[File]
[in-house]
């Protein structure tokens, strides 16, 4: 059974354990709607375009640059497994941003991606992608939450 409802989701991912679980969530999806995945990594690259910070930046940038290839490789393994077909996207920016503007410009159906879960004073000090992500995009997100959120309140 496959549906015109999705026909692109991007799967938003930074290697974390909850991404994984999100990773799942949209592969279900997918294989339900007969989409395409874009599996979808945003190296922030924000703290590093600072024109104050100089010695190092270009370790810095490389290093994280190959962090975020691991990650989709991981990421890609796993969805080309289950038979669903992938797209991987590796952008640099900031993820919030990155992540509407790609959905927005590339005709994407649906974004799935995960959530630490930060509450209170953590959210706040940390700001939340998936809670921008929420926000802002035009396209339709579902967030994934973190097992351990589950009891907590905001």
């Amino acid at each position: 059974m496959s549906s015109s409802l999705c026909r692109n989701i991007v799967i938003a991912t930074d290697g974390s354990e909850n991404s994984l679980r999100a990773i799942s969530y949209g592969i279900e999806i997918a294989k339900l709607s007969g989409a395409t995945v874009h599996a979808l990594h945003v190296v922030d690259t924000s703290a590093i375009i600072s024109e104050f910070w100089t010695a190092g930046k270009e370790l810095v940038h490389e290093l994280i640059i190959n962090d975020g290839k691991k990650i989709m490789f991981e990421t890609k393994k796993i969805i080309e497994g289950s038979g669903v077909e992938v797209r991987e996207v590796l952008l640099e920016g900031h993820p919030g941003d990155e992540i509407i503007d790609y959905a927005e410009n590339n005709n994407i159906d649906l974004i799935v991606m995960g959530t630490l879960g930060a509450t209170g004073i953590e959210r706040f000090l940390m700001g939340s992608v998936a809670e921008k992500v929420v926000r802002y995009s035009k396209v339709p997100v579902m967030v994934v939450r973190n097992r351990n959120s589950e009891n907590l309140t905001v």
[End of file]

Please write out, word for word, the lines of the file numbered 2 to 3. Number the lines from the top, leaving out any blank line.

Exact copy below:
């Protein structure tokens, strides 16, 4: 059974354990709607375009640059497994941003991606992608939450 409802989701991912679980969530999806995945990594690259910070930046940038290839490789393994077909996207920016503007410009159906879960004073000090992500995009997100959120309140 496959549906015109999705026909692109991007799967938003930074290697974390909850991404994984999100990773799942949209592969279900997918294989339900007969989409395409874009599996979808945003190296922030924000703290590093600072024109104050100089010695190092270009370790810095490389290093994280190959962090975020691991990650989709991981990421890609796993969805080309289950038979669903992938797209991987590796952008640099900031993820919030990155992540509407790609959905927005590339005709994407649906974004799935995960959530630490930060509450209170953590959210706040940390700001939340998936809670921008929420926000802002035009396209339709579902967030994934973190097992351990589950009891907590905001």
């Amino acid at each position: 059974m496959s549906s015109s409802l999705c026909r692109n989701i991007v799967i938003a991912t930074d290697g974390s354990e909850n991404s994984l679980r999100a990773i799942s969530y949209g592969i279900e999806i997918a294989k339900l709607s007969g989409a395409t995945v874009h599996a979808l990594h945003v190296v922030d690259t924000s703290a590093i375009i600072s024109e104050f910070w100089t010695a190092g930046k270009e370790l810095v940038h490389e290093l994280i640059i190959n962090d975020g290839k691991k990650i989709m490789f991981e990421t890609k393994k796993i969805i080309e497994g289950s038979g669903v077909e992938v797209r991987e996207v590796l952008l640099e920016g900031h993820p919030g941003d990155e992540i509407i503007d790609y959905a927005e410009n590339n005709n994407i159906d649906l974004i799935v991606m995960g959530t630490l879960g930060a509450t209170g004073i953590e959210r706040f000090l940390m700001g939340s992608v998936a809670e921008k992500v929420v926000r802002y995009s035009k396209v339709p997100v579902m967030v994934v939450r973190n097992r351990n959120s589950e009891n907590l309140t905001v």